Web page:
Lawmakers' discussions on the housing bailout package remain fluid, and all sides are now negotiating and making public statements indicating that they are working together. So, it appears that some sort of agreement will eventually be reached and passed -- possibly by this Sunday.
Of course, the "devil is always in the details," but here is where it stands now.
A Treasury plan, as modified by the House and Senate Democrat and Republican negotiators today, will be the basis from which any agreement will emerge. While it is not clear what changes will be made, the changes could range from adding another element to the plan -- such as a new loan insurance component -- to reducing the scope of the troubled asset purchase program.
But congressional policymakers continue to view the package as a financing plan and not an asset purchase plan. As a result, they continue to include provisions that will likely make the program unworkable.
For example, it does not appear that warrants or executive compensation provisions would work.
If these provisions remain in the bill, either nothing will happen because no one will participate or taxpayers will lose money because companies will factor in the cost of warrants and compensation into their asset sale decisions. Another possible outcome is that only companies with worthless assets or warrants will participate.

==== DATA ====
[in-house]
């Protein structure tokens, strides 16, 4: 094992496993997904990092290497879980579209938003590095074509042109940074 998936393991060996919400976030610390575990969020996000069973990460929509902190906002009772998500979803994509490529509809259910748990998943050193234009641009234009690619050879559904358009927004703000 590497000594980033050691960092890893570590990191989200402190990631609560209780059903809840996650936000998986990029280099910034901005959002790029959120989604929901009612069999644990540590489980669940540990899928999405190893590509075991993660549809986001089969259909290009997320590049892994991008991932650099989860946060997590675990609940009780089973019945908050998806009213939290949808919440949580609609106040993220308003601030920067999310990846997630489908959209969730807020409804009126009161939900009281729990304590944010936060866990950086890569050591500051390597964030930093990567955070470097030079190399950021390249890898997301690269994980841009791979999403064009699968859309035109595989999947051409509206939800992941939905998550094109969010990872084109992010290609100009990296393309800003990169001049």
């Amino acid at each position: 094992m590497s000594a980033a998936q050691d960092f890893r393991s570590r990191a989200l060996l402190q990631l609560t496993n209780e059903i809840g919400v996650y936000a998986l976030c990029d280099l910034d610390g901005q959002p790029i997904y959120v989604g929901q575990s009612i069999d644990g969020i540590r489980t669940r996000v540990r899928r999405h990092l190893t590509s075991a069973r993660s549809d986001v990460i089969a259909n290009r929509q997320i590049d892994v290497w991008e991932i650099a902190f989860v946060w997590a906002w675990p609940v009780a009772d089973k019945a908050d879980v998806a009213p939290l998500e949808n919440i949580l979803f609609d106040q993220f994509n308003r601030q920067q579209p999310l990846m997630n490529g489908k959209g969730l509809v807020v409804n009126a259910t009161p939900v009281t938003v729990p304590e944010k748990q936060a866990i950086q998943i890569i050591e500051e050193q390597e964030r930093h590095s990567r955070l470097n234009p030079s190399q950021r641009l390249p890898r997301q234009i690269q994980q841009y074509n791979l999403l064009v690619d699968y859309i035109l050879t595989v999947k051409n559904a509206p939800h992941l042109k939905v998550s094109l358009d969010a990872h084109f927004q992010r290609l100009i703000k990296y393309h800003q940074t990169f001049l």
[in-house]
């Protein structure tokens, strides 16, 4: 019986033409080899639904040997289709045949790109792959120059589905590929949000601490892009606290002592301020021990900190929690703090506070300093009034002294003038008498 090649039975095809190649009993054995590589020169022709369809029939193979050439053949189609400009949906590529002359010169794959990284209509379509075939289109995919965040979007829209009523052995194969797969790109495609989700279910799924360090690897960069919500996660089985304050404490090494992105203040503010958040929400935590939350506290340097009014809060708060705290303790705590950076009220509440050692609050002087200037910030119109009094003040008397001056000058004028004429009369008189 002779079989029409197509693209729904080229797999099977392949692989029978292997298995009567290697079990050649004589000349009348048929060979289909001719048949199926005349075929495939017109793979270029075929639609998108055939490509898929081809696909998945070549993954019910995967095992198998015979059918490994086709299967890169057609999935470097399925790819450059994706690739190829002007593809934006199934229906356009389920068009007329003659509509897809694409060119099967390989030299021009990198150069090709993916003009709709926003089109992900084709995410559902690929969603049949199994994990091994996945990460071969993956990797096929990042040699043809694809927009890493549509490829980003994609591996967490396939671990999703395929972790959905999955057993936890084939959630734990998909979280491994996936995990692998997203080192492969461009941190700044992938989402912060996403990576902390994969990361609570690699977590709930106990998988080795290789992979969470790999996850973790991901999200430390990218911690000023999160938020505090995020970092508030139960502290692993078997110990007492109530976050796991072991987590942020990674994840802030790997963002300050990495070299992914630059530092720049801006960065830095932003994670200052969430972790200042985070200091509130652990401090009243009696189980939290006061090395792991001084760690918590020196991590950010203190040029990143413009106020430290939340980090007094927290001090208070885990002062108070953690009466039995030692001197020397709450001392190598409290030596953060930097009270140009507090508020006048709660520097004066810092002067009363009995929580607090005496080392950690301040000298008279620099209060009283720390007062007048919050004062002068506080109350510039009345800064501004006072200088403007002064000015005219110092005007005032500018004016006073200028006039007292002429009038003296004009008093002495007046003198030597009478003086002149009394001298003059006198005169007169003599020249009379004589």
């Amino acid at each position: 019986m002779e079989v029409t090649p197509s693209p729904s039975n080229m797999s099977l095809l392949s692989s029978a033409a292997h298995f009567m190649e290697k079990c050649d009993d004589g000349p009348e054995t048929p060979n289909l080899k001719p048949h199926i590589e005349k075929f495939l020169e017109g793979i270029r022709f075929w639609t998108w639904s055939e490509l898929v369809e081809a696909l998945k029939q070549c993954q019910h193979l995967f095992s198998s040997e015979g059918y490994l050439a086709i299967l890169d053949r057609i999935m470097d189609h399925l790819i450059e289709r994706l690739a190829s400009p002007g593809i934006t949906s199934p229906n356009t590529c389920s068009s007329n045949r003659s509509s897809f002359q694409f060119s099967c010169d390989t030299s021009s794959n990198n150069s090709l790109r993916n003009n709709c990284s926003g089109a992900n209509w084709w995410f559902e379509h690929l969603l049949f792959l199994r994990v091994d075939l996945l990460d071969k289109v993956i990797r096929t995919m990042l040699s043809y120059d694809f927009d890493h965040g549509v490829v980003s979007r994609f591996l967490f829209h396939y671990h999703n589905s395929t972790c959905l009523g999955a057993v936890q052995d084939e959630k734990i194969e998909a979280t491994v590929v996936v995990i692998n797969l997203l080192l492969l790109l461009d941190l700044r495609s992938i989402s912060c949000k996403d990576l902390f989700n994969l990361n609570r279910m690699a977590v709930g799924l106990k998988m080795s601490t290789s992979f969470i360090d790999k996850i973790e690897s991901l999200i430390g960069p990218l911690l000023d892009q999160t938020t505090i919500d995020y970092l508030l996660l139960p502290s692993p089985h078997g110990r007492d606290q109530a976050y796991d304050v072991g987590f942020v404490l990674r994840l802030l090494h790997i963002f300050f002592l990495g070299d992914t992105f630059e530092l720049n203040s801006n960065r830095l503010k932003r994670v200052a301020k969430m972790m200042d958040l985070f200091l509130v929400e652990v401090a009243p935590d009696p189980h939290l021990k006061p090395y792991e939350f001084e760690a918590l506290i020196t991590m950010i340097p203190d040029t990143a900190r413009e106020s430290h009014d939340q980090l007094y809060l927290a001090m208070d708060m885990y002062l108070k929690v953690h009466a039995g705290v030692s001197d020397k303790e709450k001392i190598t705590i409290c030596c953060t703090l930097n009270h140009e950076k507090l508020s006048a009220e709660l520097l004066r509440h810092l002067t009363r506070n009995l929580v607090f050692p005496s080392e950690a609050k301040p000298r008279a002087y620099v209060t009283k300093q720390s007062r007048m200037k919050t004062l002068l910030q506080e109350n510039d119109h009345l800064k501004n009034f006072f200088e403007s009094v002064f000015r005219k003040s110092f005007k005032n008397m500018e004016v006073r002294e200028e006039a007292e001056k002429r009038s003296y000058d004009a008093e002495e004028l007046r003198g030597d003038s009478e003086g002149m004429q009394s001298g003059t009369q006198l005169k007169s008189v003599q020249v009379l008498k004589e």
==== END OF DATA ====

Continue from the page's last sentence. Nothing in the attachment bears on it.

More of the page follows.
Legislators also need to realize that the mark-to-market accounting requirement is coming under significant criticism because it created an unncessary crisis. This flawed accounting rule has failed miserably by creating unstable markets which have only benefitted short-sellers and vulture funds taking advantage of the volatility and artificially depressed asset prices.
Essentially, bad mortgages were at the bottom of this debacle. But the rule took a bad situation and needlessly created a disaster out it.
Policymakers should first suspend the mark-to-market rule and, ideally, shelve it permanently.
On a longer-term basis, lawmakers should improve financial industry regulation and replace substance over form. They should also place absolute leverage limitations on financial institutions at much lower levels than the 30:1 levels (60:1 in the case of Fannie and Freddie) that led to this crisis.
Other possible enhancements include the outlawing of off-balance sheet entities, a complete restructure of the government sponsored enterprise model after they emerge from conservatorship and changing incentives so that securitizations are not favored over holding assets on the balance sheet.
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Bailout Goals Clouded
There is a significant controversy ensuing between the administration and various factions in Congress over warrants and related issues such as executive compensation.
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